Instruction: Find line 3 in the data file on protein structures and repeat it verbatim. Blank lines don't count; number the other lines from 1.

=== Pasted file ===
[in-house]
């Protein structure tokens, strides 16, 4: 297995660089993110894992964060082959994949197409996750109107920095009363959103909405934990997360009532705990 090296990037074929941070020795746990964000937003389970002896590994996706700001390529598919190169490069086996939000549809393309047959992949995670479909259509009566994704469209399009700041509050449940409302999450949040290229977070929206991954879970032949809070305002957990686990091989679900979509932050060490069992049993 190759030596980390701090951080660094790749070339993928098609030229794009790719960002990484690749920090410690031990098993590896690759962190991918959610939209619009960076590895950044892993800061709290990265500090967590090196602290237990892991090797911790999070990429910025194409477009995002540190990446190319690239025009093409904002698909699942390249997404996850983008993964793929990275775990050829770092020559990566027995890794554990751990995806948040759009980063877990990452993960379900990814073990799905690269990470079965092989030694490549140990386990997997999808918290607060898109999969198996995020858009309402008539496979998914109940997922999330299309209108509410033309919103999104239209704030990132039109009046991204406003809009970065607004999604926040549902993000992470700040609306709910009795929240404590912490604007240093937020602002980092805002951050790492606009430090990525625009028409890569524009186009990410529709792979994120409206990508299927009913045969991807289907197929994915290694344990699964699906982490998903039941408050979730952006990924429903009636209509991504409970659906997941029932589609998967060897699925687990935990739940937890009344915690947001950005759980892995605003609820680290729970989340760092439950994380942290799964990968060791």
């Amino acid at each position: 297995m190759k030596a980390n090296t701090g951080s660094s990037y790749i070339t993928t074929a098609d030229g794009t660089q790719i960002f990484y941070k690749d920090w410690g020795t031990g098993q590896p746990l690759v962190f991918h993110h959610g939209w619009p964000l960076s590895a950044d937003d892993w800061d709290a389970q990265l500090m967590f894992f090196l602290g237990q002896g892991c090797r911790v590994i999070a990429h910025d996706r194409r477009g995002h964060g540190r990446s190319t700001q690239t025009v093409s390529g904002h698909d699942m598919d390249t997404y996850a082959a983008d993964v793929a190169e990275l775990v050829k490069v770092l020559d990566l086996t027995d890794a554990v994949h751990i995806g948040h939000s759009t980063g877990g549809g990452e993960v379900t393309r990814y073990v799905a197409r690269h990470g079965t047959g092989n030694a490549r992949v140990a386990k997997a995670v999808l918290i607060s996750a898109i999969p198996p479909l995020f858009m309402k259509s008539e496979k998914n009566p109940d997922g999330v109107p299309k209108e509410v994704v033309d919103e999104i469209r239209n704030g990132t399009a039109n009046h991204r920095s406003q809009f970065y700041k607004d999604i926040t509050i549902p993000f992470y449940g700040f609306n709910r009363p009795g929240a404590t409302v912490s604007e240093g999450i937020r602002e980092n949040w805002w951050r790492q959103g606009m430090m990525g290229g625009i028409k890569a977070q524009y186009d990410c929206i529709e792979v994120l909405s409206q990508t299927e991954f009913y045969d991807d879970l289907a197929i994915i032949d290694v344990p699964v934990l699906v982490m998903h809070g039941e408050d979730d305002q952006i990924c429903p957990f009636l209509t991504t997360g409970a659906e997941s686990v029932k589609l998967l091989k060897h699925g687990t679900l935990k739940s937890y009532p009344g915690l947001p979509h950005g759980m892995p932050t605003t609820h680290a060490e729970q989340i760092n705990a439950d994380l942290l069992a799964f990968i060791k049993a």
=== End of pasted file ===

């Amino acid at each position: 297995m190759k030596a980390n090296t701090g951080s660094s990037y790749i070339t993928t074929a098609d030229g794009t660089q790719i960002f990484y941070k690749d920090w410690g020795t031990g098993q590896p746990l690759v962190f991918h993110h959610g939209w619009p964000l960076s590895a950044d937003d892993w800061d709290a389970q990265l500090m967590f894992f090196l602290g237990q002896g892991c090797r911790v590994i999070a990429h910025d996706r194409r477009g995002h964060g540190r990446s190319t700001q690239t025009v093409s390529g904002h698909d699942m598919d390249t997404y996850a082959a983008d993964v793929a190169e990275l775990v050829k490069v770092l020559d990566l086996t027995d890794a554990v994949h751990i995806g948040h939000s759009t980063g877990g549809g990452e993960v379900t393309r990814y073990v799905a197409r690269h990470g079965t047959g092989n030694a490549r992949v140990a386990k997997a995670v999808l918290i607060s996750a898109i999969p198996p479909l995020f858009m309402k259509s008539e496979k998914n009566p109940d997922g999330v109107p299309k209108e509410v994704v033309d919103e999104i469209r239209n704030g990132t399009a039109n009046h991204r920095s406003q809009f970065y700041k607004d999604i926040t509050i549902p993000f992470y449940g700040f609306n709910r009363p009795g929240a404590t409302v912490s604007e240093g999450i937020r602002e980092n949040w805002w951050r790492q959103g606009m430090m990525g290229g625009i028409k890569a977070q524009y186009d990410c929206i529709e792979v994120l909405s409206q990508t299927e991954f009913y045969d991807d879970l289907a197929i994915i032949d290694v344990p699964v934990l699906v982490m998903h809070g039941e408050d979730d305002q952006i990924c429903p957990f009636l209509t991504t997360g409970a659906e997941s686990v029932k589609l998967l091989k060897h699925g687990t679900l935990k739940s937890y009532p009344g915690l947001p979509h950005g759980m892995p932050t605003t609820h680290a060490e729970q989340i760092n705990a439950d994380l942290l069992a799964f990968i060791k049993a």